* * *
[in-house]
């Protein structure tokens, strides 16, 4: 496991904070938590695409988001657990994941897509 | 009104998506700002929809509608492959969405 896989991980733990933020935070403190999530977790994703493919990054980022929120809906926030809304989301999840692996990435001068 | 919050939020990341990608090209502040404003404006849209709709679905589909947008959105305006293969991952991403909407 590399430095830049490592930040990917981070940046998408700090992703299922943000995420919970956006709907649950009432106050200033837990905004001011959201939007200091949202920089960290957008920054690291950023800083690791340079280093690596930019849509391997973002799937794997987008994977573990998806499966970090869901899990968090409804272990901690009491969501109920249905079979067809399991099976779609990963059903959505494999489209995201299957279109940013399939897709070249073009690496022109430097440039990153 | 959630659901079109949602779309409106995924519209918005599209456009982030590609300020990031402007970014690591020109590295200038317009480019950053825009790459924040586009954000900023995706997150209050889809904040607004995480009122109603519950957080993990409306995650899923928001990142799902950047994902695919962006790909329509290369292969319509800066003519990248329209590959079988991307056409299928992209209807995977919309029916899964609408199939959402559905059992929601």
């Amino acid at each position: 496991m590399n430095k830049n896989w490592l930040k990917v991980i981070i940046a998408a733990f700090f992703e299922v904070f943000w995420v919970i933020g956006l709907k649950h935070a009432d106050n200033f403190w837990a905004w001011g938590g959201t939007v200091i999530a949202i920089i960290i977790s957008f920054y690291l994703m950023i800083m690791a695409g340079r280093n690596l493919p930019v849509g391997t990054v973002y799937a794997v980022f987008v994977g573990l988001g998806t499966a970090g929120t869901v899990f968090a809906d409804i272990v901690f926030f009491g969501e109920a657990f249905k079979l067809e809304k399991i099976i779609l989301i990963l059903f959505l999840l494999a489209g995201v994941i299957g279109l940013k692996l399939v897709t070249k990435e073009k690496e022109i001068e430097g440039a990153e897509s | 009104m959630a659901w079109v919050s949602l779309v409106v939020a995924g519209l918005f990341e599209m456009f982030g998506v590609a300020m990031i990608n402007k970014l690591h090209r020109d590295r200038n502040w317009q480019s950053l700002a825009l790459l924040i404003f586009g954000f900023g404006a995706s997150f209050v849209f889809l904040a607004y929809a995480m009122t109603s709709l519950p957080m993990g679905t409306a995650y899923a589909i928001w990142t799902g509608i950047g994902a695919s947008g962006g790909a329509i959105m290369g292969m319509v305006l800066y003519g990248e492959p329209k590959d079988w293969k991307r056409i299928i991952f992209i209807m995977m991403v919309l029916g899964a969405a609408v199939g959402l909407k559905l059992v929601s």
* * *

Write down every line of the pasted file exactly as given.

[in-house]
């Protein structure tokens, strides 16, 4: 496991904070938590695409988001657990994941897509 | 009104998506700002929809509608492959969405 896989991980733990933020935070403190999530977790994703493919990054980022929120809906926030809304989301999840692996990435001068 | 919050939020990341990608090209502040404003404006849209709709679905589909947008959105305006293969991952991403909407 590399430095830049490592930040990917981070940046998408700090992703299922943000995420919970956006709907649950009432106050200033837990905004001011959201939007200091949202920089960290957008920054690291950023800083690791340079280093690596930019849509391997973002799937794997987008994977573990998806499966970090869901899990968090409804272990901690009491969501109920249905079979067809399991099976779609990963059903959505494999489209995201299957279109940013399939897709070249073009690496022109430097440039990153 | 959630659901079109949602779309409106995924519209918005599209456009982030590609300020990031402007970014690591020109590295200038317009480019950053825009790459924040586009954000900023995706997150209050889809904040607004995480009122109603519950957080993990409306995650899923928001990142799902950047994902695919962006790909329509290369292969319509800066003519990248329209590959079988991307056409299928992209209807995977919309029916899964609408199939959402559905059992929601």
């Amino acid at each position: 496991m590399n430095k830049n896989w490592l930040k990917v991980i981070i940046a998408a733990f700090f992703e299922v904070f943000w995420v919970i933020g956006l709907k649950h935070a009432d106050n200033f403190w837990a905004w001011g938590g959201t939007v200091i999530a949202i920089i960290i977790s957008f920054y690291l994703m950023i800083m690791a695409g340079r280093n690596l493919p930019v849509g391997t990054v973002y799937a794997v980022f987008v994977g573990l988001g998806t499966a970090g929120t869901v899990f968090a809906d409804i272990v901690f926030f009491g969501e109920a657990f249905k079979l067809e809304k399991i099976i779609l989301i990963l059903f959505l999840l494999a489209g995201v994941i299957g279109l940013k692996l399939v897709t070249k990435e073009k690496e022109i001068e430097g440039a990153e897509s | 009104m959630a659901w079109v919050s949602l779309v409106v939020a995924g519209l918005f990341e599209m456009f982030g998506v590609a300020m990031i990608n402007k970014l690591h090209r020109d590295r200038n502040w317009q480019s950053l700002a825009l790459l924040i404003f586009g954000f900023g404006a995706s997150f209050v849209f889809l904040a607004y929809a995480m009122t109603s709709l519950p957080m993990g679905t409306a995650y899923a589909i928001w990142t799902g509608i950047g994902a695919s947008g962006g790909a329509i959105m290369g292969m319509v305006l800066y003519g990248e492959p329209k590959d079988w293969k991307r056409i299928i991952f992209i209807m995977m991403v919309l029916g899964a969405a609408v199939g959402l909407k559905l059992v929601s």